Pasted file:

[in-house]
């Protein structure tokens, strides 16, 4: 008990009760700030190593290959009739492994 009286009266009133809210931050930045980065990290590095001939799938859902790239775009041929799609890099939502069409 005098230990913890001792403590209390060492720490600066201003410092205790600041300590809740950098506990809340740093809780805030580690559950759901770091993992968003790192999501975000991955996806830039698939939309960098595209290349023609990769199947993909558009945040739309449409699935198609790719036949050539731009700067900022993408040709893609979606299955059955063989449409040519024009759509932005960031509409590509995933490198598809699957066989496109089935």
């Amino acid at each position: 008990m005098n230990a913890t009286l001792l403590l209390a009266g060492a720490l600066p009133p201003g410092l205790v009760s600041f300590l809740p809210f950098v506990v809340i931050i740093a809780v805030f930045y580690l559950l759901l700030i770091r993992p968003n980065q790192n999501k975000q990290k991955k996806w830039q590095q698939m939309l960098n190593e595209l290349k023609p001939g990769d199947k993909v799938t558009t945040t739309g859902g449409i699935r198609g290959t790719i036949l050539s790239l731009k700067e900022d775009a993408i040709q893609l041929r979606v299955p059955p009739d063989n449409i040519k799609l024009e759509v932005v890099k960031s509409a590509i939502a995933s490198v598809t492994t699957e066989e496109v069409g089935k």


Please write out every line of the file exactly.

[in-house]
């Protein structure tokens, strides 16, 4: 008990009760700030190593290959009739492994 009286009266009133809210931050930045980065990290590095001939799938859902790239775009041929799609890099939502069409 005098230990913890001792403590209390060492720490600066201003410092205790600041300590809740950098506990809340740093809780805030580690559950759901770091993992968003790192999501975000991955996806830039698939939309960098595209290349023609990769199947993909558009945040739309449409699935198609790719036949050539731009700067900022993408040709893609979606299955059955063989449409040519024009759509932005960031509409590509995933490198598809699957066989496109089935």
């Amino acid at each position: 008990m005098n230990a913890t009286l001792l403590l209390a009266g060492a720490l600066p009133p201003g410092l205790v009760s600041f300590l809740p809210f950098v506990v809340i931050i740093a809780v805030f930045y580690l559950l759901l700030i770091r993992p968003n980065q790192n999501k975000q990290k991955k996806w830039q590095q698939m939309l960098n190593e595209l290349k023609p001939g990769d199947k993909v799938t558009t945040t739309g859902g449409i699935r198609g290959t790719i036949l050539s790239l731009k700067e900022d775009a993408i040709q893609l041929r979606v299955p059955p009739d063989n449409i040519k799609l024009e759509v932005v890099k960031s509409a590509i939502a995933s490198v598809t492994t699957e066989e496109v069409g089935k």